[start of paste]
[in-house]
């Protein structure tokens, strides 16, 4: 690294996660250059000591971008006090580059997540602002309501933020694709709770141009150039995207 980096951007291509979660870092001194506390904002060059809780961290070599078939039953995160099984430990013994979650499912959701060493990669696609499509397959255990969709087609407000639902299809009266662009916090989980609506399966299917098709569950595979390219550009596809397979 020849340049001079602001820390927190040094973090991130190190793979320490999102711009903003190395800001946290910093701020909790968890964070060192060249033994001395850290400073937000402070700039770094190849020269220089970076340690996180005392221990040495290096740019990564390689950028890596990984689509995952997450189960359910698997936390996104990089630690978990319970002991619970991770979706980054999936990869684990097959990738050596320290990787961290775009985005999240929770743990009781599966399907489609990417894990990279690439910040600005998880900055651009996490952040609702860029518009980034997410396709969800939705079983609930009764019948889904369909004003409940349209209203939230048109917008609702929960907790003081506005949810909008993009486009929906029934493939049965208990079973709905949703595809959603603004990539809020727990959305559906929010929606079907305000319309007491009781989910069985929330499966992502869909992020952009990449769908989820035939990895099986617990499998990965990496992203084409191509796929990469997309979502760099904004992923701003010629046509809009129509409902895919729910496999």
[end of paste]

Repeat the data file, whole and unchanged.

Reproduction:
[in-house]
């Protein structure tokens, strides 16, 4: 690294996660250059000591971008006090580059997540602002309501933020694709709770141009150039995207 980096951007291509979660870092001194506390904002060059809780961290070599078939039953995160099984430990013994979650499912959701060493990669696609499509397959255990969709087609407000639902299809009266662009916090989980609506399966299917098709569950595979390219550009596809397979 020849340049001079602001820390927190040094973090991130190190793979320490999102711009903003190395800001946290910093701020909790968890964070060192060249033994001395850290400073937000402070700039770094190849020269220089970076340690996180005392221990040495290096740019990564390689950028890596990984689509995952997450189960359910698997936390996104990089630690978990319970002991619970991770979706980054999936990869684990097959990738050596320290990787961290775009985005999240929770743990009781599966399907489609990417894990990279690439910040600005998880900055651009996490952040609702860029518009980034997410396709969800939705079983609930009764019948889904369909004003409940349209209203939230048109917008609702929960907790003081506005949810909008993009486009929906029934493939049965208990079973709905949703595809959603603004990539809020727990959305559906929010929606079907305000319309007491009781989910069985929330499966992502869909992020952009990449769908989820035939990895099986617990499998990965990496992203084409191509796929990469997309979502760099904004992923701003010629046509809009129509409902895919729910496999």